by Yvette Carnell
Everything I know about history teaches me that blacks broke their backs working for free in this country as slaves, then fought for decades to become first class citizens. Rev. Al Sharpton, however, recently demeaned that legacy by saying it’s time for us to stop having “ghetto pity parties.”
In Sharpton’s eulogy for Michael Brown on Monday, he had more than a few words to say about Ferguson, but he also pointed the finger at African-Americans.
“Blackness has never been about being a gangster or thug,” Sharpton said in the eulogy for Brown, who was gunned down by Officer Darren Wilson. “Blackness was no matter how low we was pushed down, we rose up anyhow.”
He then went on to imply that it’s time for black people to get their act together and stop having “ghetto pity parties.”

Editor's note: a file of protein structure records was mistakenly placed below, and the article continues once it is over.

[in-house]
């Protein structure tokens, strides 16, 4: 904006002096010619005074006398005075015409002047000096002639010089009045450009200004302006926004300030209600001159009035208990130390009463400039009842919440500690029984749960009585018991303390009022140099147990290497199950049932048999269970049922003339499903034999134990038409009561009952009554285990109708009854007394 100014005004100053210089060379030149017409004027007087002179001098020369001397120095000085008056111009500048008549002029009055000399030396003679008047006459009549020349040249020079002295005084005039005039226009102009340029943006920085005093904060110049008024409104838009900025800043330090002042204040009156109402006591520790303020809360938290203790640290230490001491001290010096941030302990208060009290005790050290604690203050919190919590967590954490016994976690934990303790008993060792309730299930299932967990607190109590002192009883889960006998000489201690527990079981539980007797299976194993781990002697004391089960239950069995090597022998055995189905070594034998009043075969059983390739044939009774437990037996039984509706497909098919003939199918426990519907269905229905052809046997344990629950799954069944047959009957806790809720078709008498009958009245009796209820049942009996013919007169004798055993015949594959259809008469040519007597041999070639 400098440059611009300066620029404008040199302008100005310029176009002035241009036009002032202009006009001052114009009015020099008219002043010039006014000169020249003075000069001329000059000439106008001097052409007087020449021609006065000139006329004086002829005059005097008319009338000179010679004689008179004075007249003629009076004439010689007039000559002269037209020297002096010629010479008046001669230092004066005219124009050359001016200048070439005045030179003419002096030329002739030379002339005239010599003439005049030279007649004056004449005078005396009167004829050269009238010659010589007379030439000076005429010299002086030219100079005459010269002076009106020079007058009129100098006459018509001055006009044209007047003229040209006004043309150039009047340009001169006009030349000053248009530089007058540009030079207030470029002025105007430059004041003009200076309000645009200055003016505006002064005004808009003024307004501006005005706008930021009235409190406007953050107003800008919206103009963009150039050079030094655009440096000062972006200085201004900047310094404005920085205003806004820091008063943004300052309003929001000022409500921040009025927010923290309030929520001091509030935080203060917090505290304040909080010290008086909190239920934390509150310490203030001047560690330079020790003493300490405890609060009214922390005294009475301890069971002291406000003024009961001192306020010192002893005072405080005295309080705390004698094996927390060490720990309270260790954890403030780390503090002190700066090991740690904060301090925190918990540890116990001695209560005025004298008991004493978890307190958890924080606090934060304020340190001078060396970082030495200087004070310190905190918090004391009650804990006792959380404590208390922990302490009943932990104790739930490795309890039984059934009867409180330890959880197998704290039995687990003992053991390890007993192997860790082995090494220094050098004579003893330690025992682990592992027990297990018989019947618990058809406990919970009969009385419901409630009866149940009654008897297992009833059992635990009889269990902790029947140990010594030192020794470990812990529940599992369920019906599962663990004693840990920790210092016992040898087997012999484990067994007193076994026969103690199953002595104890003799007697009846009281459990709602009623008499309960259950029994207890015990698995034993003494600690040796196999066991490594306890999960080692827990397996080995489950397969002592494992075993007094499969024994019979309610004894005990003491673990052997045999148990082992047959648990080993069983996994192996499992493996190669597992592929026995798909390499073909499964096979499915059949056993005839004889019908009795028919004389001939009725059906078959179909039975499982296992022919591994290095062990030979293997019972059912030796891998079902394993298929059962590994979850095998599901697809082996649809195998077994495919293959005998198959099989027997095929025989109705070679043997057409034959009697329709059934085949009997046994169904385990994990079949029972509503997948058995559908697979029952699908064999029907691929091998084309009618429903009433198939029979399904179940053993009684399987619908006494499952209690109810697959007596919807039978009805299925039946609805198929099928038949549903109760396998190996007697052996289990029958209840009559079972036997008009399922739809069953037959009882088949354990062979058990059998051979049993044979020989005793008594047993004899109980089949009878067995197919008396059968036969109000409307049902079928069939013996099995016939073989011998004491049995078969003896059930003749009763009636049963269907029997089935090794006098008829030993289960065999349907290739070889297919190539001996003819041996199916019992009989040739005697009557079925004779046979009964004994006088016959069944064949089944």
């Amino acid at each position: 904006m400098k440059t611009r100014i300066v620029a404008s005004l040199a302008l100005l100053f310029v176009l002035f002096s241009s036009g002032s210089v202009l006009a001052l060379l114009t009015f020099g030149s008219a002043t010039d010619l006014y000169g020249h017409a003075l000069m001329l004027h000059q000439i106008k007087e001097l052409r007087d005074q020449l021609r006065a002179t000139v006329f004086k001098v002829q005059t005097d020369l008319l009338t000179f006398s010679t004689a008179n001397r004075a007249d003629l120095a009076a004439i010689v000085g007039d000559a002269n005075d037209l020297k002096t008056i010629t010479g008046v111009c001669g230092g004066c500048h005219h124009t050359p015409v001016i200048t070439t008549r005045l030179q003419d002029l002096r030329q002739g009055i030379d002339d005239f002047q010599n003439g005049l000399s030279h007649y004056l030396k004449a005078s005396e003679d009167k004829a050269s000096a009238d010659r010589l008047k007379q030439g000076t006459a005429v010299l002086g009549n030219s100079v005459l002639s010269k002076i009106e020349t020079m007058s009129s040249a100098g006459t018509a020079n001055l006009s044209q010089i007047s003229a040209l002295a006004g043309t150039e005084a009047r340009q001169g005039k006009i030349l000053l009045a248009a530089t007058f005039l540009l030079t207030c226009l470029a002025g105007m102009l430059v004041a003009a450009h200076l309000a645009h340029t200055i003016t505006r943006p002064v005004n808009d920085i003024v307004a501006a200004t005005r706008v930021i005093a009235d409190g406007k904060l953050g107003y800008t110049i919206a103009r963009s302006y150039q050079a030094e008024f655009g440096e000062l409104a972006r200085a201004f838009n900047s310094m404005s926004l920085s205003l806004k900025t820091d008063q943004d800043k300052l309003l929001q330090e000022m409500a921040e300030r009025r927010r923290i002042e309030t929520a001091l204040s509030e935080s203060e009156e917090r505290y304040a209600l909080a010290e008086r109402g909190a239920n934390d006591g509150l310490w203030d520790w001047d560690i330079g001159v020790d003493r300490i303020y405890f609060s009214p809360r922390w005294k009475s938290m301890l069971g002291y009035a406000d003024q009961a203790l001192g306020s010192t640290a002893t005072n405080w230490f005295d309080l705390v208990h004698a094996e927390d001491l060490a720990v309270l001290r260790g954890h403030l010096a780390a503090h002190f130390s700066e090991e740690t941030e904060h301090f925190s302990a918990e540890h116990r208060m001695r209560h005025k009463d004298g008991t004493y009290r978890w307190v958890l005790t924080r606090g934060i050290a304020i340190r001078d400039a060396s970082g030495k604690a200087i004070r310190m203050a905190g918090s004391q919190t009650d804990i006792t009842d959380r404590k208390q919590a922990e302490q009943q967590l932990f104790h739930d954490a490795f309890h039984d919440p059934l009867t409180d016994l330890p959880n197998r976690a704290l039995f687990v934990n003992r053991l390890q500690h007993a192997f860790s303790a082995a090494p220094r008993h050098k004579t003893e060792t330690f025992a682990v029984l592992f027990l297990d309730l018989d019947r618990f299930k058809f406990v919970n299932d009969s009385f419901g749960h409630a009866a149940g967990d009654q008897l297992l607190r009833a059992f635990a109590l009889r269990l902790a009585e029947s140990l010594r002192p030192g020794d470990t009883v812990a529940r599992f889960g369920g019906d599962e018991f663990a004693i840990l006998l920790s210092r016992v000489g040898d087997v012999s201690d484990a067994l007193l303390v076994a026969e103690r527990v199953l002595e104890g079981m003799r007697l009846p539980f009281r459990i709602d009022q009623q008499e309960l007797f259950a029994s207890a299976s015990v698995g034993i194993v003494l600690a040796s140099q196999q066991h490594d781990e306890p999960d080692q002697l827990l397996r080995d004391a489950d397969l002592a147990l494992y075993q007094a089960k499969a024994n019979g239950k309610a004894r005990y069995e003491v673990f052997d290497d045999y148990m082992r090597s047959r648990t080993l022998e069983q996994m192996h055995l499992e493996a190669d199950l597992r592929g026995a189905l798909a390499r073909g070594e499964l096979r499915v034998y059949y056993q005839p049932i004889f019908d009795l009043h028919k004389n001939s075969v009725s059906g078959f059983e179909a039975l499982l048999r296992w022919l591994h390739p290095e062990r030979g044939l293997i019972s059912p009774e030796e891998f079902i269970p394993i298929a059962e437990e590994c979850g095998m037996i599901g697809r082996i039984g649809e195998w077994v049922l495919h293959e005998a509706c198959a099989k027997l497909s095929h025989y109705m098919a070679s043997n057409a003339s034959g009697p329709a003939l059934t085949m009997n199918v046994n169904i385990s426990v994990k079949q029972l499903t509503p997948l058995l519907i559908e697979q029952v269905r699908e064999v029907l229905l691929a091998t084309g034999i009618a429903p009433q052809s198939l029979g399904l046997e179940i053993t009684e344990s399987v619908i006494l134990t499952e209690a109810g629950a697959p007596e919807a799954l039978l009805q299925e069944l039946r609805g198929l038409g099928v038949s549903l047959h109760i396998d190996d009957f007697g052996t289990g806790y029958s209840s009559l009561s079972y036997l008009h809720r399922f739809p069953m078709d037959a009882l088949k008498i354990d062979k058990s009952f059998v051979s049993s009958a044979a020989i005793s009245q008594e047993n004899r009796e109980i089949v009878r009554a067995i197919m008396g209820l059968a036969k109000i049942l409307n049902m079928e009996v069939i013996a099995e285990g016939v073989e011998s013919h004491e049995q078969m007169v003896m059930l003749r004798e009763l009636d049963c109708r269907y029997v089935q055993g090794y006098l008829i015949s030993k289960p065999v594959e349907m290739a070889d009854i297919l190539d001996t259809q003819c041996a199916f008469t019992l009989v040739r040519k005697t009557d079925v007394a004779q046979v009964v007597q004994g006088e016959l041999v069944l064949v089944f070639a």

“We’ve got to clean up our community so we can clean up the United States of America! Rev. Al, you don’t understand what they doin’ to us. I understand. But I understand that nobody gonna help us if we don’t help ourselves. Sitting around feeling sorry for ourselves won’t solve our problems. Sitting around having ghetto pity parties rather than organizing and strategizing and putting our differences aside. Yes, we got young and old. Yes, we got things that we don’t like about each other, but it’s bigger than our egos. It’s bigger than everybody. We need everybody because I’m gonna tell you, I don’t care how much money you got, I don’t care what position you hold. I don’t care how much education you got. If we can’t protect a child walking down the street in Ferguson, and protect him, and bring justice, all you got don’t matter to nobody but you!”